Scientists announced on Friday that 2014 was the hottest year ever registered, since 1880 (first year when scientists kept a record of annual temperatures all over the globe).
The National Oceanic and Atmospheric Administration (NOAA) and the National Aeronautics and Space Administration (NASA) announced together the all time record temperatures on Friday. The Japan Meteorological Agency released a statement last week to express the same information, although all three of them use different methods to analyze the data related to global temperatures. Monthly temperatures in the last year surpassed historical benchmarks.
According to the data released to the press by NOAA the average temperature on global ocean surfaces and land was 0.69 degrees Celsius, or 1.24 degrees Fahrenheit. This is above the average of 20th century. 2005 and 2010, the previous years that registered record temperatures were exceeded by 0.07 degrees Fahrenheit.
Cooler places on Earth that were known to have a low average temperature broke the record too. A part of these places include in-land of South America, western and eastern coastal parts of Australian continent, Far East Russia, a large surface of northern Africa, most of Europe, the western Alaska and the western United States.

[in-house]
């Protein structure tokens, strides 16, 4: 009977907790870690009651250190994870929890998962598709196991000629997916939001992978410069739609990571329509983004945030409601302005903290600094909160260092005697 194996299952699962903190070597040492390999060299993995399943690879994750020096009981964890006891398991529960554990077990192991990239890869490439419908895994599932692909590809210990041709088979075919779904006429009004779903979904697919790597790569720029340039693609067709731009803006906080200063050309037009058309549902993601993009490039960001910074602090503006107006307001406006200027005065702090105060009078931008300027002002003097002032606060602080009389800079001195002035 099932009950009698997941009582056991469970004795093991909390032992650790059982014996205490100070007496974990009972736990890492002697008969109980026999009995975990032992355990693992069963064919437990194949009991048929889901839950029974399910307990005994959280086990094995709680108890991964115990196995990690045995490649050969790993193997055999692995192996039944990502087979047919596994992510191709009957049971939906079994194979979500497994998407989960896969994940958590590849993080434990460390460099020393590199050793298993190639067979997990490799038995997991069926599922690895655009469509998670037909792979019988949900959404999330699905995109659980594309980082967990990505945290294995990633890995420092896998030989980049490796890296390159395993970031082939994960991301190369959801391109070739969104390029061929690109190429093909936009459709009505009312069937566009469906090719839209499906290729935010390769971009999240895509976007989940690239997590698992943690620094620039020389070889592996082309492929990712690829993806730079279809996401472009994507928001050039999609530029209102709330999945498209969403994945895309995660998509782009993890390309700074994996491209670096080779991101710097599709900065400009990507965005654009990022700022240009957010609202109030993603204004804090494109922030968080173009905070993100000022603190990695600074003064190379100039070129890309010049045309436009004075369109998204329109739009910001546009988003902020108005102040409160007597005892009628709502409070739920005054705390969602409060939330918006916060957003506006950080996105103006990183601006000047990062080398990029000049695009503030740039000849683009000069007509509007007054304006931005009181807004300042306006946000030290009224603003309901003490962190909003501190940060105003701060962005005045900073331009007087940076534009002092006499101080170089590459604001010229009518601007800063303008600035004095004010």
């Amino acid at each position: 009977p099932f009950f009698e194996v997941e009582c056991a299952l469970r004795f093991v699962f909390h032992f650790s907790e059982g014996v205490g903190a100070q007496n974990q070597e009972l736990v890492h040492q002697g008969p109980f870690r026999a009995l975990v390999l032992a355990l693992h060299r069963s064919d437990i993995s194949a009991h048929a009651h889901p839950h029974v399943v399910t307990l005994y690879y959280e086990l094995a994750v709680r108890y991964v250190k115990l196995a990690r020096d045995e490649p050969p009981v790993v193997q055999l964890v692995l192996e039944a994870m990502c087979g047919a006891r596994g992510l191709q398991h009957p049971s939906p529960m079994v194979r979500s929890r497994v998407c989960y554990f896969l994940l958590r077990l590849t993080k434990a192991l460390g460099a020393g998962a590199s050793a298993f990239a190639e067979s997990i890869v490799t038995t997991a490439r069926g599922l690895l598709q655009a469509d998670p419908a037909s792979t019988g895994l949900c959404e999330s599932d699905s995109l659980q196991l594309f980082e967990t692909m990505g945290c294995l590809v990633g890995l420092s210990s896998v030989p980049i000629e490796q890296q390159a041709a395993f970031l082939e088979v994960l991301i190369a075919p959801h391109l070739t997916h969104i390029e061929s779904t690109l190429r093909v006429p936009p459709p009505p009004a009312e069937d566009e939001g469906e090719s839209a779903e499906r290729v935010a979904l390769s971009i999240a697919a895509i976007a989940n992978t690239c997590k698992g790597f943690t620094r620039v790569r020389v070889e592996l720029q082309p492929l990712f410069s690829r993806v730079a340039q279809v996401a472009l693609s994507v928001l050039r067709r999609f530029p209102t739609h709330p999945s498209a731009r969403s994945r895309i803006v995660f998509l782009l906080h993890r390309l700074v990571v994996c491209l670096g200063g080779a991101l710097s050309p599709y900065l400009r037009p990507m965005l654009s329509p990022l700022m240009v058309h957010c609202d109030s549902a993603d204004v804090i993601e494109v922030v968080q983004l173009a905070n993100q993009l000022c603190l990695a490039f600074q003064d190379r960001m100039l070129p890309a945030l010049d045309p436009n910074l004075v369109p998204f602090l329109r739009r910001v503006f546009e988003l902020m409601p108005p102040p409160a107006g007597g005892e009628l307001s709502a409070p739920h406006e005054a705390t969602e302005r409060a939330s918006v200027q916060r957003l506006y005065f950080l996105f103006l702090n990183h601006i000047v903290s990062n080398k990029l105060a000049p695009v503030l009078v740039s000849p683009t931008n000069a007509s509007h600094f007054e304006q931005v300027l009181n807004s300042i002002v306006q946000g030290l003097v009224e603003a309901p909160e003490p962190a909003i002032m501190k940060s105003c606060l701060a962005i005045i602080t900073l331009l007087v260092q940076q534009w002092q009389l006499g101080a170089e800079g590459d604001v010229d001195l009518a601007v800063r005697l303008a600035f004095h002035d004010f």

Notably, the temperatures on the sea surface registered a global average last year that set a multi-annual record too. In the past, 1998 and 2003 were the warmest years ever registered. The last year exceeded the record temperature in 1998 by 0.09 degrees Fahrenheit and the record temperature in 2003 by 0.05 degrees Celsius. NOAA stated that huge areas of oceans set a record for the temperature including the western to central equatorial Pacific, a large part of the northeastern Pacific near the Gulf of Alaska, large areas of the southern to central Indian Ocean, an important swath of the Norwegian Sea, southeastern and northwestern Atlantic.
Since the year 2000, a shocking number related to average temperatures arises. 9 of the 10 hottest years recorded occurred in this period, according to NOAA data.
No event in the tropical area of the Pacific Ocean took place last year. No El Niño or another phenomenon was observed. Usually these events tend to boost the global average temperature and have an important role of releasing the pressure on the climacteric and interdependent conditions in the weather. No event similar to an El Niño suggests that is no more required for such a phenomenon to happen and to increase the global temperatures.
Image Source: Newsweek